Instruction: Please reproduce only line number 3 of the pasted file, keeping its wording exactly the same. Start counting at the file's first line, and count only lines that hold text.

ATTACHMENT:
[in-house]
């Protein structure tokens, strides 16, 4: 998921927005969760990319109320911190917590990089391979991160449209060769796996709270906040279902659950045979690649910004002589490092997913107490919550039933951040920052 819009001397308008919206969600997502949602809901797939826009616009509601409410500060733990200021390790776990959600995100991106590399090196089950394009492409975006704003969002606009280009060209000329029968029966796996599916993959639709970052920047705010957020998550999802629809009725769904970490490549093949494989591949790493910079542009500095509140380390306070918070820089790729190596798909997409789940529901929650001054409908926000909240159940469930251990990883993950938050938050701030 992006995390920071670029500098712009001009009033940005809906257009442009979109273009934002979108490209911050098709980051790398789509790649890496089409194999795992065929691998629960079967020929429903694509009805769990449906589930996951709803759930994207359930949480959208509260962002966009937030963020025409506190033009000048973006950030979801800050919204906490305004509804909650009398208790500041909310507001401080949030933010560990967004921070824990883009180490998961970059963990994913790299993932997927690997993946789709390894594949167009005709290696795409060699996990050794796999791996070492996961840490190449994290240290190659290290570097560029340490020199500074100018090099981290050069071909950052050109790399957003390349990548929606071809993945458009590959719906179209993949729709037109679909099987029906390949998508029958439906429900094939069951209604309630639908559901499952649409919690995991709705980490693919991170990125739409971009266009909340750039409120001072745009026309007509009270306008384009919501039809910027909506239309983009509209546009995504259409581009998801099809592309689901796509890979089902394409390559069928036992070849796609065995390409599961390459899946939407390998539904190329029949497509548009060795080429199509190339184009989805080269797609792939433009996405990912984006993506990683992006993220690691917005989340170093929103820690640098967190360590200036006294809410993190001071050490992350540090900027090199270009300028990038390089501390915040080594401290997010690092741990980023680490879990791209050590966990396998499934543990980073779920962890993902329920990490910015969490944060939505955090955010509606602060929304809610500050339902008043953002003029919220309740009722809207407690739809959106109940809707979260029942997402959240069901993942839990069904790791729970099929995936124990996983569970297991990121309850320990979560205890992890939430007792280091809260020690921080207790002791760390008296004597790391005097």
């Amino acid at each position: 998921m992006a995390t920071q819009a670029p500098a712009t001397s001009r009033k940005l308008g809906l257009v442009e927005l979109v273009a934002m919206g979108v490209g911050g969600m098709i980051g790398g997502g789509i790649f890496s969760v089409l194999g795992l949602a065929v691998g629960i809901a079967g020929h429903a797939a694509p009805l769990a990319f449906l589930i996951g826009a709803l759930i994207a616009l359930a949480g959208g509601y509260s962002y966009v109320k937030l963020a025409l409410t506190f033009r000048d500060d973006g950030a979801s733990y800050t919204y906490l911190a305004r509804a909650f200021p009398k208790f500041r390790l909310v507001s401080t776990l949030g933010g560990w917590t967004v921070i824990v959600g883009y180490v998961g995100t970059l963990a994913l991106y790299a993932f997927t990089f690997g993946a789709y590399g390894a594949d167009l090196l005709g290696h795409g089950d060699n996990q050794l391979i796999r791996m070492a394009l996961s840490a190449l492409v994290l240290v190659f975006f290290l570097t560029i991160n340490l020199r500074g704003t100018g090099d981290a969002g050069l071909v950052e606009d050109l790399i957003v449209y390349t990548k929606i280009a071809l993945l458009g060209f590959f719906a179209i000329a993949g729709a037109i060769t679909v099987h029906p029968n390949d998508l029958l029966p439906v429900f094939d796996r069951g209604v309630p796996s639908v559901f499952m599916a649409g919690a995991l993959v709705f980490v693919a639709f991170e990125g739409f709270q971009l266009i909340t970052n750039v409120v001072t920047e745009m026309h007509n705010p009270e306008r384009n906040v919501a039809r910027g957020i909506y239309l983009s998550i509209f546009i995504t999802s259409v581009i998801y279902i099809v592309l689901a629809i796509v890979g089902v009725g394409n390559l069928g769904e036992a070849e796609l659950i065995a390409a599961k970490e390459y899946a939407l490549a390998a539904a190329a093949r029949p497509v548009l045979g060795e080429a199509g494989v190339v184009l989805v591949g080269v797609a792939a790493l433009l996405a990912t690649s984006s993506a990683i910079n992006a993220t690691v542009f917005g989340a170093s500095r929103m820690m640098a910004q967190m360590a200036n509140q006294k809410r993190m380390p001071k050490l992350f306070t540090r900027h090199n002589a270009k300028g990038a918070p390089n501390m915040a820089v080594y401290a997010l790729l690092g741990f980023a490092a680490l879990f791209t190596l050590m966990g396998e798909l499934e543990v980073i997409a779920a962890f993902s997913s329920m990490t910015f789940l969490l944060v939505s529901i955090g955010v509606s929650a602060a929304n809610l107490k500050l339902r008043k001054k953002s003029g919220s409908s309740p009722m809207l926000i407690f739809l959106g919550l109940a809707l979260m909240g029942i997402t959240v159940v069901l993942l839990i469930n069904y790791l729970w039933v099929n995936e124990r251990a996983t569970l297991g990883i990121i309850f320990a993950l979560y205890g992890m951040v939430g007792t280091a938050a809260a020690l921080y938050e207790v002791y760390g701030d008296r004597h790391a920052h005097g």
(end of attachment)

């Amino acid at each position: 998921m992006a995390t920071q819009a670029p500098a712009t001397s001009r009033k940005l308008g809906l257009v442009e927005l979109v273009a934002m919206g979108v490209g911050g969600m098709i980051g790398g997502g789509i790649f890496s969760v089409l194999g795992l949602a065929v691998g629960i809901a079967g020929h429903a797939a694509p009805l769990a990319f449906l589930i996951g826009a709803l759930i994207a616009l359930a949480g959208g509601y509260s962002y966009v109320k937030l963020a025409l409410t506190f033009r000048d500060d973006g950030a979801s733990y800050t919204y906490l911190a305004r509804a909650f200021p009398k208790f500041r390790l909310v507001s401080t776990l949030g933010g560990w917590t967004v921070i824990v959600g883009y180490v998961g995100t970059l963990a994913l991106y790299a993932f997927t990089f690997g993946a789709y590399g390894a594949d167009l090196l005709g290696h795409g089950d060699n996990q050794l391979i796999r791996m070492a394009l996961s840490a190449l492409v994290l240290v190659f975006f290290l570097t560029i991160n340490l020199r500074g704003t100018g090099d981290a969002g050069l071909v950052e606009d050109l790399i957003v449209y390349t990548k929606i280009a071809l993945l458009g060209f590959f719906a179209i000329a993949g729709a037109i060769t679909v099987h029906p029968n390949d998508l029958l029966p439906v429900f094939d796996r069951g209604v309630p796996s639908v559901f499952m599916a649409g919690a995991l993959v709705f980490v693919a639709f991170e990125g739409f709270q971009l266009i909340t970052n750039v409120v001072t920047e745009m026309h007509n705010p009270e306008r384009n906040v919501a039809r910027g957020i909506y239309l983009s998550i509209f546009i995504t999802s259409v581009i998801y279902i099809v592309l689901a629809i796509v890979g089902v009725g394409n390559l069928g769904e036992a070849e796609l659950i065995a390409a599961k970490e390459y899946a939407l490549a390998a539904a190329a093949r029949p497509v548009l045979g060795e080429a199509g494989v190339v184009l989805v591949g080269v797609a792939a790493l433009l996405a990912t690649s984006s993506a990683i910079n992006a993220t690691v542009f917005g989340a170093s500095r929103m820690m640098a910004q967190m360590a200036n509140q006294k809410r993190m380390p001071k050490l992350f306070t540090r900027h090199n002589a270009k300028g990038a918070p390089n501390m915040a820089v080594y401290a997010l790729l690092g741990f980023a490092a680490l879990f791209t190596l050590m966990g396998e798909l499934e543990v980073i997409a779920a962890f993902s997913s329920m990490t910015f789940l969490l944060v939505s529901i955090g955010v509606s929650a602060a929304n809610l107490k500050l339902r008043k001054k953002s003029g919220s409908s309740p009722m809207l926000i407690f739809l959106g919550l109940a809707l979260m909240g029942i997402t959240v159940v069901l993942l839990i469930n069904y790791l729970w039933v099929n995936e124990r251990a996983t569970l297991g990883i990121i309850f320990a993950l979560y205890g992890m951040v939430g007792t280091a938050a809260a020690l921080y938050e207790v002791y760390g701030d008296r004597h790391a920052h005097g």